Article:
A Facility Manager’s Guide to Understanding Scale and Why You Have It

When looking for efficiency killers in your plant, scale build-up in your hydronic equipment can be an obvious culprit. Facilities that use water for cooling and heating or power generation are most susceptible to the kind of heavy scaling that can reduce productivity. This is seen in pump pressure increases, approach temperature increases, and an increase in fuel consumption. When this happens, it’s time to take a look at possible scale accumulation.

So where did all that scale come from? While there are different types of scale, they can all be attributed to minerals within water falling out of suspension and depositing on surfaces. For many plants, these surfaces can be in the fill of cooling towers, inside pumps, or inside the tubing of heat exchangers.

Once the minerals adhere to metal, they become a hardened layer that inhibits the transfer of heat. If not addressed, this layer can become thicker as more minerals are transferred from the water. This is of particular concern for large industrial and power generation plants that often use natural water resources because they are generally rich in minerals.

A proactive approach to the regular maintenance of machinery is essential to preventing catastrophic failures from hot spots formed by scale. Facility managers can approach routine maintenance with scheduled inspections and thorough equipment cleaning.

Two common approaches to cleaning scale are using a mechanical system or chemical applications.  Mechanical removal of scale with specially designed brushes can be effective in removing a variety of deposits from your equipment, including scale. These include using a rotating brush with a water flush to scrub deposits from tube walls. Specialty brushes are available for enhanced or rifled tubes.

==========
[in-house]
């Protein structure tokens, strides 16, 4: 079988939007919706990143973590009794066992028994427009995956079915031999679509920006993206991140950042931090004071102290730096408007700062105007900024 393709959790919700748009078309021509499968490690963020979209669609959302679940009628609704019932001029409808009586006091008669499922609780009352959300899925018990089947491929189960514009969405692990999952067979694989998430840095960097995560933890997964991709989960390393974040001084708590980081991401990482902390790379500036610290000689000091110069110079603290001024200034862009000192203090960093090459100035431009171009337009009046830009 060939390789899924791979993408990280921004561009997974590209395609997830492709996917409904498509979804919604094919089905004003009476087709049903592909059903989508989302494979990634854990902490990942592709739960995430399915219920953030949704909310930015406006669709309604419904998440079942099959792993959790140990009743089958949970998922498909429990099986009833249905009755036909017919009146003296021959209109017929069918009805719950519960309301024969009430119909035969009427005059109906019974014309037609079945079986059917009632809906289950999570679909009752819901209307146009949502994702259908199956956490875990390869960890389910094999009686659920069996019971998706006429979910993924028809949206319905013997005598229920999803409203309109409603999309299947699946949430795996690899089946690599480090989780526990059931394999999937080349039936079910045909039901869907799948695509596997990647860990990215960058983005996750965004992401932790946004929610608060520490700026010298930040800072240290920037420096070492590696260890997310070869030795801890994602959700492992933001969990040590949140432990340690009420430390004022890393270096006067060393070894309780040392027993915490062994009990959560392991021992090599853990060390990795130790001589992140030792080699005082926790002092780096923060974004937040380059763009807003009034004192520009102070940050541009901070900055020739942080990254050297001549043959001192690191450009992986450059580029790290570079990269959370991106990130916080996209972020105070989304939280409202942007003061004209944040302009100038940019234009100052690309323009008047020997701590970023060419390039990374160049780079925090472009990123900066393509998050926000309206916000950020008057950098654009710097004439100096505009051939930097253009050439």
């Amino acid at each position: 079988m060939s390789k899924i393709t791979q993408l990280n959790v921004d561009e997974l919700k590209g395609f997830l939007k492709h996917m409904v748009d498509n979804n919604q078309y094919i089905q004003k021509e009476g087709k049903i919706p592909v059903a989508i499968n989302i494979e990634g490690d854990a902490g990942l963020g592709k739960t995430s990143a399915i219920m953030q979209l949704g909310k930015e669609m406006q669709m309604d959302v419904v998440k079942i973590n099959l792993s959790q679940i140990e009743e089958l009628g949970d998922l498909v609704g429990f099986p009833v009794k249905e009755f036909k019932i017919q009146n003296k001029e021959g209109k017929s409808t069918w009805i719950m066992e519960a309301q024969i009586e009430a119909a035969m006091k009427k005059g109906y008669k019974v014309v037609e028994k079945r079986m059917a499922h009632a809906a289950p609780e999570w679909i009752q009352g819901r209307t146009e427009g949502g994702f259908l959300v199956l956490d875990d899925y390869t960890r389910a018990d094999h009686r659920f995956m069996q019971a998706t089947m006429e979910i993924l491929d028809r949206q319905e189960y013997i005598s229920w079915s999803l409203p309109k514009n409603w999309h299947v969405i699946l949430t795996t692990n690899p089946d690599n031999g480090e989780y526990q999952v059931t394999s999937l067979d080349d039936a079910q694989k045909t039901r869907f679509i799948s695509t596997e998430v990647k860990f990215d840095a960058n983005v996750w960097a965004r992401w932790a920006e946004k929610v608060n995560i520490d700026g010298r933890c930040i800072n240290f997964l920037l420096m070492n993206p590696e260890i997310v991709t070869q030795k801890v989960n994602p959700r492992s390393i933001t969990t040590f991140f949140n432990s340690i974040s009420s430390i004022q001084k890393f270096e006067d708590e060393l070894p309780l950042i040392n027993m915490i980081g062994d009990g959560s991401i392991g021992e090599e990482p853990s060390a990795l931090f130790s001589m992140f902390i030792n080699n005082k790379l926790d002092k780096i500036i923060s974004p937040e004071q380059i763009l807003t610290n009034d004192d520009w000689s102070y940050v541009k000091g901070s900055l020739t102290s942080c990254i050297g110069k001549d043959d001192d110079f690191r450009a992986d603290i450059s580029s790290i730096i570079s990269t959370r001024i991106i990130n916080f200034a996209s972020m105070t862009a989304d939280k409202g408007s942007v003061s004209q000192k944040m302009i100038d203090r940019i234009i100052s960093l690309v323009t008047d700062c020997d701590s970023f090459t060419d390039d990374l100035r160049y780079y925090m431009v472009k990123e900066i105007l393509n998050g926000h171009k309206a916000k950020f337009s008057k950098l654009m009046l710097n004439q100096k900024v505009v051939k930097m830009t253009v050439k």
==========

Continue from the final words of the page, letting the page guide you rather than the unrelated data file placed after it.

Chemical removal of scale is when chemical solutions are introduced to water in equipment during the cleaning process. The base ingredients in the chemical solution penetrate the scale deposits and dissolve them into a liquid suspension. Once the descaling process is completed, the deposit is held in the suspension until it can be flushed from the equipment. This does not always require a shutdown or put a strain on facility labor. There is no disassembly of the equipment required for chemical cleaning either.

Using mechanical or chemical methods to remove scale is important to keeping equipment running efficiently. Careful consideration of the types of descalers to use for your particular equipment is essential to successfully remove scale in its entirety.

Solutions such as Goodway’s Scale Removal Systems combined with its ScaleBreak® liquid descaler can effectively remove scale and prevent further build up. So as you begin planning your facility’s next full equipment maintenance, consider including a descaling procedure to keep your equipment running efficiently until your next inspection.

Related Articles:

  1. Understanding Water Hardness
  2. Guide to Trouble-Free Cooling Towers
  3. Formation of Calcium Carbonate Scale and Control Strategies in Continuous Digesters

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